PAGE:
Though Thomas does have some help due to who he plays with, it’s not enough to counter the difficulty of who he faces. What that means for Thomas’ overall value is that his expected Offensive Rating based on environment is minus-0.9 and his expected Defensive Rating is minus-2.0. That’s a half-win setback to start with and that he’s thriving in those minutes is seriously impressive. 

12. After throwing him to the wolves to start the season, the Chicago Blackhawks have done a much better job lately of shielding Connor Bedard from tougher assignments. Jason Dickinson proving himself as a viable shutdown center option helped with that and Chicago took it a step further on Tuesday by putting Bedard on Dickinson’s wing. 

The end result was Bedard’s strongest showing of the season based on expected goals. With Bedard on the ice, the Blackhawks won the expected goals battle 2.0-0.1, good for 94 percent of the expected goals which was a season high for Bedard. That’s more like it and the feat is all the more impressive given what the Blackhawks did otherwise. The rest of the team was outchanced by an expected goals margin of 1.9 to 0.9.

13. Noah Hanifin and Chris Tanev were the belle of the defensemen’s ball leading up to the trade deadline and that was for good reason. Both guys showed a strong knack for eating tough minutes on a bad team. Now that they’re on elite teams, they’re showing just how valuable they can be. Both players are at right around 60 percent of the expected goals with Hanifin driving play to a large degree at both ends of the ice and Tanev suppressing a lot of chances defensively. Both players are posting incredible on-ice numbers relative to teammates.

It did make me curious about how their usage has changed on their new teams. For Tanev, it’s a similar level of competition, but the average Defensive Rating of his teammates has jumped from plus-0.9 to plus-1.9. That makes things easier. As for Hanifin — his minutes actually got slightly harder with the quality of his teammates’ defense going down and the quality of his opponent’s offense going up. That makes his Vegas debut all the more impressive.

14. The top 10 in points per 60 at five-on-five is always loaded with the league’s best players and this year is no exception. McDavid, Nathan MacKinnon, Nikita Kucherov, Matthews, David Pastrnak and Artemi Panarin hold down the top six spots as one would expect.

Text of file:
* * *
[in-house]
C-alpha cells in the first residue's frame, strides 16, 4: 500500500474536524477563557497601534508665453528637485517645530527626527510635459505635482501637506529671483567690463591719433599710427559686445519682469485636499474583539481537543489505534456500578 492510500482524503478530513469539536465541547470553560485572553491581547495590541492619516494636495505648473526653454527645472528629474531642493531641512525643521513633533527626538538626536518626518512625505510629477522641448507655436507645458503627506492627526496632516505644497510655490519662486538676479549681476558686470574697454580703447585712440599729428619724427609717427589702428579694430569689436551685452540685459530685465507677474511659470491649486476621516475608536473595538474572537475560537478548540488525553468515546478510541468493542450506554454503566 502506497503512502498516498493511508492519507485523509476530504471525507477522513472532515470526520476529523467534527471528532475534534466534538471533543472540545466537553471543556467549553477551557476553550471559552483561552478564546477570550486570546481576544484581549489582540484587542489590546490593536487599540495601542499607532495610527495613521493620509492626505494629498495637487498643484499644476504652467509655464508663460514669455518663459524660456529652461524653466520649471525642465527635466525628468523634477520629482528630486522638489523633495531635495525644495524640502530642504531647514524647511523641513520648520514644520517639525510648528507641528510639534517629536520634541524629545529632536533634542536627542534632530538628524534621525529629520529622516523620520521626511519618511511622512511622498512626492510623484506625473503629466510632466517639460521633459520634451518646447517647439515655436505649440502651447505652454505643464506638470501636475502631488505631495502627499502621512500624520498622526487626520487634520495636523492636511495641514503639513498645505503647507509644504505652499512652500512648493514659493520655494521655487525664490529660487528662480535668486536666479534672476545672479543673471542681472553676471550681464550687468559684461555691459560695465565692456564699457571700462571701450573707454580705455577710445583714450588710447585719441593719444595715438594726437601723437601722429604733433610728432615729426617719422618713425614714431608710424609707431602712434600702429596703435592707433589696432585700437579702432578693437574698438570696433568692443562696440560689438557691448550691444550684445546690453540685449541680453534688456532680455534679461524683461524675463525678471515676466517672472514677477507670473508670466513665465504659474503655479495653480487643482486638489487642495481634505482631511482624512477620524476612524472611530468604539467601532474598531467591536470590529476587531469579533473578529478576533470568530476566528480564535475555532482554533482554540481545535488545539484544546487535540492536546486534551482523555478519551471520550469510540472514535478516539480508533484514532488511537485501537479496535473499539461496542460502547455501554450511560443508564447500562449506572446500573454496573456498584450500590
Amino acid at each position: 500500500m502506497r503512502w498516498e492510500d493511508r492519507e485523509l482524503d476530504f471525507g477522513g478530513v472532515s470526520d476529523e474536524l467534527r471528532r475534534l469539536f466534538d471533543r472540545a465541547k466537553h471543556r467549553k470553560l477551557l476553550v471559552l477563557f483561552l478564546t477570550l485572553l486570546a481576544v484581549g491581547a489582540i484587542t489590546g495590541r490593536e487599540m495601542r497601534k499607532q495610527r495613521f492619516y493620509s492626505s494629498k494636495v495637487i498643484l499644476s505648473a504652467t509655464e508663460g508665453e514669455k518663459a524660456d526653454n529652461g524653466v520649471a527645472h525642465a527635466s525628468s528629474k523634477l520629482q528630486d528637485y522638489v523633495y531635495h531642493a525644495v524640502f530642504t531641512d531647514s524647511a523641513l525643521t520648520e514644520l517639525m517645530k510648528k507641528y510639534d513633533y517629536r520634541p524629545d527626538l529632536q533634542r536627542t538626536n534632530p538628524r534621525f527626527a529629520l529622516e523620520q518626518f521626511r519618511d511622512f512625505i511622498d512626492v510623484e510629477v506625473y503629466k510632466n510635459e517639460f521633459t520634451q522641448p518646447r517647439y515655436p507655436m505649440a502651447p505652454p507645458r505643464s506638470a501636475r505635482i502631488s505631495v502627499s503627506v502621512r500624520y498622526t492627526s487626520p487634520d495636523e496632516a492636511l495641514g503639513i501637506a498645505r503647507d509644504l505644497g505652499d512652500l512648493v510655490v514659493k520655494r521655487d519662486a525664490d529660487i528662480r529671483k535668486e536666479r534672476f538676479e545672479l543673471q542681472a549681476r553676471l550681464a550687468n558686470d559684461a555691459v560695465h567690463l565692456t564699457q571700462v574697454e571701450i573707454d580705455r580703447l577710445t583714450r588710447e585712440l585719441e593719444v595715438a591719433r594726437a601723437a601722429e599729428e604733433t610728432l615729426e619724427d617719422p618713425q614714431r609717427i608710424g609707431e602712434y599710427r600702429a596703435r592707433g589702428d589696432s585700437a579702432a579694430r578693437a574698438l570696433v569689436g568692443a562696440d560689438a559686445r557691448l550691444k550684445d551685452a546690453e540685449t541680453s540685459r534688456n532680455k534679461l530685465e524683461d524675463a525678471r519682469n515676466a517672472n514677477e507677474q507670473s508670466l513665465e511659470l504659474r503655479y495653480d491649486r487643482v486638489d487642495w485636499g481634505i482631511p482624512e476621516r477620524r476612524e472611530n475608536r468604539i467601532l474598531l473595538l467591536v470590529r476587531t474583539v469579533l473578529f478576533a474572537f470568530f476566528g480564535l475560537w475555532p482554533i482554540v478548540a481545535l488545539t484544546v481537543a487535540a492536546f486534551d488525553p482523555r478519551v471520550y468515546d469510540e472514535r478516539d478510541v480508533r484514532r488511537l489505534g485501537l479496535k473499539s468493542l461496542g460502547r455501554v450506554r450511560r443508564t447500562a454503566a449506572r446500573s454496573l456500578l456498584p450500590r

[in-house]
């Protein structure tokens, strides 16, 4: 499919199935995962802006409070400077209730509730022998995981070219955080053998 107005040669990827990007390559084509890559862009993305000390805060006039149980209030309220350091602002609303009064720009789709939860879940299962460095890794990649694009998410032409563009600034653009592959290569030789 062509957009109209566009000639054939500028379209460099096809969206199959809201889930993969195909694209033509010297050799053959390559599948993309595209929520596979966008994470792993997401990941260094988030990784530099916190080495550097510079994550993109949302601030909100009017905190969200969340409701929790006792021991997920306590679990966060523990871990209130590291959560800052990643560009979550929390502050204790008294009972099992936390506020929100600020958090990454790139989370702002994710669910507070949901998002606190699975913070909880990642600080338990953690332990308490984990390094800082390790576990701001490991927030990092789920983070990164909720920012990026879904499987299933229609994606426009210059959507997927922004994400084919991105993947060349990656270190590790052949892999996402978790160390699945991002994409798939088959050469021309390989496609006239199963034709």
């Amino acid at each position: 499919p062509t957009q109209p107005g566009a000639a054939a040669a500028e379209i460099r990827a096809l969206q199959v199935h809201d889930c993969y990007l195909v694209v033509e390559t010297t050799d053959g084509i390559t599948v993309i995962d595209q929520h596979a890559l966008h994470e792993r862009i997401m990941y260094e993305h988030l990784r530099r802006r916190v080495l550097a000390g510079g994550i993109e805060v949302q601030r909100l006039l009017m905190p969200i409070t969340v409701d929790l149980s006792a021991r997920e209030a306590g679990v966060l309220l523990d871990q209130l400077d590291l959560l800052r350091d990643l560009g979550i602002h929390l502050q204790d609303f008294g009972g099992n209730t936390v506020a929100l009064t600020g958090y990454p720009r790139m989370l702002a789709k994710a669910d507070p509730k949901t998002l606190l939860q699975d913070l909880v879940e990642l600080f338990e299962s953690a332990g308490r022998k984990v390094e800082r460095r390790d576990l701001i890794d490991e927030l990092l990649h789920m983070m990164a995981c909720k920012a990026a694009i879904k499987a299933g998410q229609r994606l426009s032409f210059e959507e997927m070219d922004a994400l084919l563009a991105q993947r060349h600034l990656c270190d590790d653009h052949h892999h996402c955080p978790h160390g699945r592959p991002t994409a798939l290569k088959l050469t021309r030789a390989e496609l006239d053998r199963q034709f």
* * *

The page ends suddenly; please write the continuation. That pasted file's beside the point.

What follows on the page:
But there’s always one jump scare on the list that has you wondering how he got there. This year it’s Mark Jankowski in 10th, sandwiched between Sidney Crosby and Leon Draisaitl with 2.65 points per 60. 

It’s a small sample in sheltered minutes, but Jankowski still deserves a ton of credit for his sudden breakthrough this season into an impact player. To go with his wild point rate, he’s also sporting a 59 percent expected goal rate and 70 percent of the goals. Good for him.

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The Seattle Kraken have struggled without defenseman Vince Dunn. (Isaiah J. Downing / USA Today)

15. Vince Dunn missed almost the entire month of March with injury. During that stretch, the Seattle Kraken scored just 1.19 goals per 60 at five-on-five and only managed to generate 1.89 expected goals per 60. Only Anaheim was worse in both categories during his absence.

The Kraken have struggled mightily to generate offense all season, but not to this degree. That difference is not entirely because of Dunn, but it does speak volumes about how important he is to Seattle’s attack. Without him, the Kraken really don’t have any other offensive threat on the back end and he’s proving last season’s emergence as a top defenseman was no fluke.

16. In one of the first 16 Stats of the season, I wrote a lot about Vancouver’s PDO and how the Canucks’ goal difference above expected was unsustainable. Their goal differential was plus-34 — 33 above expected in just 16 games. Unsurprisingly, that regressed to where over the next 59 games their goal differential above expected was just plus-3.2. Above zero, as expected for a team with their shooting and goaltending talent, just not ridiculously so.

Despite that regression, the Canucks have maintained their hold on the Pacific Division all season. Why? Because the rest of their game leveled up. Vancouver has a contender on its hands and it’s not because of what happened in the first month — it’s what the Canucks have proven since. 

Since that point, the Canucks are eighth in expected goals percentage at five-on-five, sixth in chances created on the power play and seventh in chances allowed on the penalty kill. As a result, the Canucks managed a 34-18-7 record — a 104-point pace that’s 10th in the league. It’s a record they earned without question.

Even if we ignore their torrid start, the Canucks have shown they’re indeed a very strong team beyond their PDO. That they have the potential to turn that faucet on at a moment’s notice to score at will makes them even scarier.

Data via Evolving Hockey, Natural Stat Trick, Hockey Stat Cards

(Photos of Jake Guentzel, Auston Matthews and Sidney Crosby: James Guillory, Dan Hamilton and Danny Wild / USA Today)